Listening to Your Body
As babies, we are our true self and instinctively know what we need. In adulthood, we push ourselves to accommodate the rules and expectations of external influences, separating from our true needs in the process. We stop listening to the messages our bodies send us, and ignore signs such as stress, and fatigue which are telling us to slow down, to pause and reflect on our feelings.
There is constantly information moving through us which the body and mind need to process. They are interconnected, so the mind understands on a cellular level what is happening physically, while the body listens and responds to our thoughts and behaviour. Negative and stressful thoughts trigger fight-or-flight responses so if we are always on the go, there is a constant release of cortisol and adrenaline which can lead to physical ailments if habitual stress becomes too much.
The deep connection between the body and mind recognises that anything we are feeling means something. Every tight muscle, headache or shallow breath is there for a reason, providing clues to where we may be out of balance. If we ignore the signs or try to mask them with medication, eventually they will physically manifest elsewhere in the body.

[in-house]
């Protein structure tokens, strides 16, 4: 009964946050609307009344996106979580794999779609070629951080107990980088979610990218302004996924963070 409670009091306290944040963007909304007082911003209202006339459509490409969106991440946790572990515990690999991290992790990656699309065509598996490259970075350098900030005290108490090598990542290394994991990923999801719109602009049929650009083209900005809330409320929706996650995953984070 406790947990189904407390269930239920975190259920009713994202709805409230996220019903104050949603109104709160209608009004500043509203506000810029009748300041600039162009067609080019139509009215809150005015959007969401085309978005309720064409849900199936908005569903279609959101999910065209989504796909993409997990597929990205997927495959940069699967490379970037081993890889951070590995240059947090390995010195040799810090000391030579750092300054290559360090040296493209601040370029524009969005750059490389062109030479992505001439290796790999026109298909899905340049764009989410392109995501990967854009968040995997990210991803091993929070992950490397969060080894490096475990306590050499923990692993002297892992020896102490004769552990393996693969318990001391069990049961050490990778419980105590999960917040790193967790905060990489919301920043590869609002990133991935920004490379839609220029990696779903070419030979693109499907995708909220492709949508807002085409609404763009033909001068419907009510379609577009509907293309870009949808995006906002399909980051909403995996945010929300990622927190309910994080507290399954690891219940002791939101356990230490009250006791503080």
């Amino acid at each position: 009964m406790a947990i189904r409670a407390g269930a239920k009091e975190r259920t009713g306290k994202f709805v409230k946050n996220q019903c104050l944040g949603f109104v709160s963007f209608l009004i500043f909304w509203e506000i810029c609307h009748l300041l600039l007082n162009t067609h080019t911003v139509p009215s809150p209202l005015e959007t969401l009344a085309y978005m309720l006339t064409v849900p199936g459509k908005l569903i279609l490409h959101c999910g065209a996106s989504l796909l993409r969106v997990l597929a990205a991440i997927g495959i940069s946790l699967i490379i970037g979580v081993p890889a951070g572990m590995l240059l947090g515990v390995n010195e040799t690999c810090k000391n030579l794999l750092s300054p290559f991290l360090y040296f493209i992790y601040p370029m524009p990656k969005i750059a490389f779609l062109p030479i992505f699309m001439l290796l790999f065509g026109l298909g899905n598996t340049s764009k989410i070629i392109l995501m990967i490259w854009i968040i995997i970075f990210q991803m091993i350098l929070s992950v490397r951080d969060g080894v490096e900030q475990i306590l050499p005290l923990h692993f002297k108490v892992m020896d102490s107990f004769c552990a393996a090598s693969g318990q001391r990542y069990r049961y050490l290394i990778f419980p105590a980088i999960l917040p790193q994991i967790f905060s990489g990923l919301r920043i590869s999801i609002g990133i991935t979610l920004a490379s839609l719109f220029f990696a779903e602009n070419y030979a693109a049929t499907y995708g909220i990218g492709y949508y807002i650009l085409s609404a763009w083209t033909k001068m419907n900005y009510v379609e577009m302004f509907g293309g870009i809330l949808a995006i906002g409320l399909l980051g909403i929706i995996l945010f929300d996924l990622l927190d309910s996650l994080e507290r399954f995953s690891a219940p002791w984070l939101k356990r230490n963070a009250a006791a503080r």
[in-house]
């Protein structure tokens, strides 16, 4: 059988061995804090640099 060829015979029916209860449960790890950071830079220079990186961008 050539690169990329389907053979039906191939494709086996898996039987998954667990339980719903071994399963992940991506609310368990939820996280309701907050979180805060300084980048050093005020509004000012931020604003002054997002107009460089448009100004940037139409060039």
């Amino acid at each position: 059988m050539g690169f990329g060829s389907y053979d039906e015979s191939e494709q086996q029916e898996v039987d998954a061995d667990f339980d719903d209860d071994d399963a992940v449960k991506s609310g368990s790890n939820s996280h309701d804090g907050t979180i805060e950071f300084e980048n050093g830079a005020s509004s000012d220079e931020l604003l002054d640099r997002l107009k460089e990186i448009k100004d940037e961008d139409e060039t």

Research in 2018 found that the intensity of emotions was directly linked with the intensity of mental and physical sensations, so the stronger the feeling is in your body, the stronger it is in your mind. In traumatic circumstances, emotions such as fear can be frozen, and numbness is experienced instead.
If you ever wondered why you feel physical sensations in your heart when experiencing love or grief, it is because the heart is the centre of love and emotion. Certain parts of the body are known to hold emotions which can explain common correlations, such as chest tightness when we are anxious. Trapped emotions can become stored in the unconscious, manifesting into back tension and poor posture. The shoulders are also thought to carry burdens and responsibilities which could explain why many complain of strain in these areas.
It can take time to develop an awareness and understanding to the mind-body communications. Taking a few moments throughout the day to check in with yourself is a good way to start.
Stop, close your eyes, and take a few deep breaths. Ask yourself ‘How do I feel right now?’.
Carry out a mindful body scan and pay attention to anything that shows up throughout the body. Tune in to where sensations are heightened and ask yourself what your body needs in that moment.
Gradually, as you begin to listen more to what your body is telling you, you will become resilient in making decisions beneficial for your physical and mental health, encouraging your intuition to deepen.
We don’t need to wait until we are in pain before we start to look after ourselves. Prevention is key in protecting ourselves against illness and it all begins with developing an awareness of how we are feeling.